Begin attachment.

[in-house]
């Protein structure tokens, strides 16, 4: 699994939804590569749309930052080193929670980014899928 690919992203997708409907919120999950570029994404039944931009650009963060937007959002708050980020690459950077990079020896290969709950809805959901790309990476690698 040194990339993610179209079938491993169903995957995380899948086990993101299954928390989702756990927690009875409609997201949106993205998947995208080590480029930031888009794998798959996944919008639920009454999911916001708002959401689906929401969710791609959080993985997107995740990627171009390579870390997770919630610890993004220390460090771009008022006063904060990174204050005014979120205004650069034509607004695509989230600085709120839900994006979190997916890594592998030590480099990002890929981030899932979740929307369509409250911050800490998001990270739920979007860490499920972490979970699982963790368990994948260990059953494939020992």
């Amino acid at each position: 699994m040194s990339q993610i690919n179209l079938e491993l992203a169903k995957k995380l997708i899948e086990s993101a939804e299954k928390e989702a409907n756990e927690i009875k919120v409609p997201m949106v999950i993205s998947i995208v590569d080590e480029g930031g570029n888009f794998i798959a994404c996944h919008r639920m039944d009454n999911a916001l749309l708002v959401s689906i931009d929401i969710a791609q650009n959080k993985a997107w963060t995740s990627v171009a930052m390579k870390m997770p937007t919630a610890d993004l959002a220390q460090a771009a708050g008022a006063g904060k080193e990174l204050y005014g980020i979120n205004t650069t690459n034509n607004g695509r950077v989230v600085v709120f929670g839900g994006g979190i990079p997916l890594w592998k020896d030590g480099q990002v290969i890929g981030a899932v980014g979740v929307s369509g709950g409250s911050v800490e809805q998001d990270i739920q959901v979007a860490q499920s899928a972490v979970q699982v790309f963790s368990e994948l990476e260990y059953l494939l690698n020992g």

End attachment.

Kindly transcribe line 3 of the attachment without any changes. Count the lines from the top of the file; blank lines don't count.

């Amino acid at each position: 699994m040194s990339q993610i690919n179209l079938e491993l992203a169903k995957k995380l997708i899948e086990s993101a939804e299954k928390e989702a409907n756990e927690i009875k919120v409609p997201m949106v999950i993205s998947i995208v590569d080590e480029g930031g570029n888009f794998i798959a994404c996944h919008r639920m039944d009454n999911a916001l749309l708002v959401s689906i931009d929401i969710a791609q650009n959080k993985a997107w963060t995740s990627v171009a930052m390579k870390m997770p937007t919630a610890d993004l959002a220390q460090a771009a708050g008022a006063g904060k080193e990174l204050y005014g980020i979120n205004t650069t690459n034509n607004g695509r950077v989230v600085v709120f929670g839900g994006g979190i990079p997916l890594w592998k020896d030590g480099q990002v290969i890929g981030a899932v980014g979740v929307s369509g709950g409250s911050v800490e809805q998001d990270i739920q959901v979007a860490q499920s899928a972490v979970q699982v790309f963790s368990e994948l990476e260990y059953l494939l690698n020992g």